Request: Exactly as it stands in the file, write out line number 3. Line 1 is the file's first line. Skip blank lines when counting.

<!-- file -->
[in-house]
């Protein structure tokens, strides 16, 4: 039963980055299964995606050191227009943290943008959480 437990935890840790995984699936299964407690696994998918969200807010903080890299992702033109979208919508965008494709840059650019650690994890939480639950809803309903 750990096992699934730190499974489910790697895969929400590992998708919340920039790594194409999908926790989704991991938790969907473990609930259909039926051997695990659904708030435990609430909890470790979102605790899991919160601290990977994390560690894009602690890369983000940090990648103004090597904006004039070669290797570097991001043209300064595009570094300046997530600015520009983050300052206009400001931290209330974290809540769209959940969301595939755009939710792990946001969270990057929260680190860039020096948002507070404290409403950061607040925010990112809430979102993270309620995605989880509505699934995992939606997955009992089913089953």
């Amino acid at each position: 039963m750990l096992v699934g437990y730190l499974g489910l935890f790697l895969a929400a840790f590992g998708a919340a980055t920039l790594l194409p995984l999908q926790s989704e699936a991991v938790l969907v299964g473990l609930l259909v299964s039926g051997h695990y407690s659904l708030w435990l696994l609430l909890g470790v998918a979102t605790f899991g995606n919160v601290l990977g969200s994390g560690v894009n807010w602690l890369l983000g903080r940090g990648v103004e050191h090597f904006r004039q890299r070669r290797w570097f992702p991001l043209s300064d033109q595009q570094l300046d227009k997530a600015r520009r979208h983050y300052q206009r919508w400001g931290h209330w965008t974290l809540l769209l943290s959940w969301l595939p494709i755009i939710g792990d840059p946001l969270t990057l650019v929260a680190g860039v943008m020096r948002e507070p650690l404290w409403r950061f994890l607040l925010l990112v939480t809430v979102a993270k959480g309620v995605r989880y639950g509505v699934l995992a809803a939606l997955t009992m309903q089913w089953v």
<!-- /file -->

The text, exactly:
């Amino acid at each position: 039963m750990l096992v699934g437990y730190l499974g489910l935890f790697l895969a929400a840790f590992g998708a919340a980055t920039l790594l194409p995984l999908q926790s989704e699936a991991v938790l969907v299964g473990l609930l259909v299964s039926g051997h695990y407690s659904l708030w435990l696994l609430l909890g470790v998918a979102t605790f899991g995606n919160v601290l990977g969200s994390g560690v894009n807010w602690l890369l983000g903080r940090g990648v103004e050191h090597f904006r004039q890299r070669r290797w570097f992702p991001l043209s300064d033109q595009q570094l300046d227009k997530a600015r520009r979208h983050y300052q206009r919508w400001g931290h209330w965008t974290l809540l769209l943290s959940w969301l595939p494709i755009i939710g792990d840059p946001l969270t990057l650019v929260a680190g860039v943008m020096r948002e507070p650690l404290w409403r950061f994890l607040l925010l990112v939480t809430v979102a993270k959480g309620v995605r989880y639950g509505v699934l995992a809803a939606l997955t009992m309903q089913w089953v």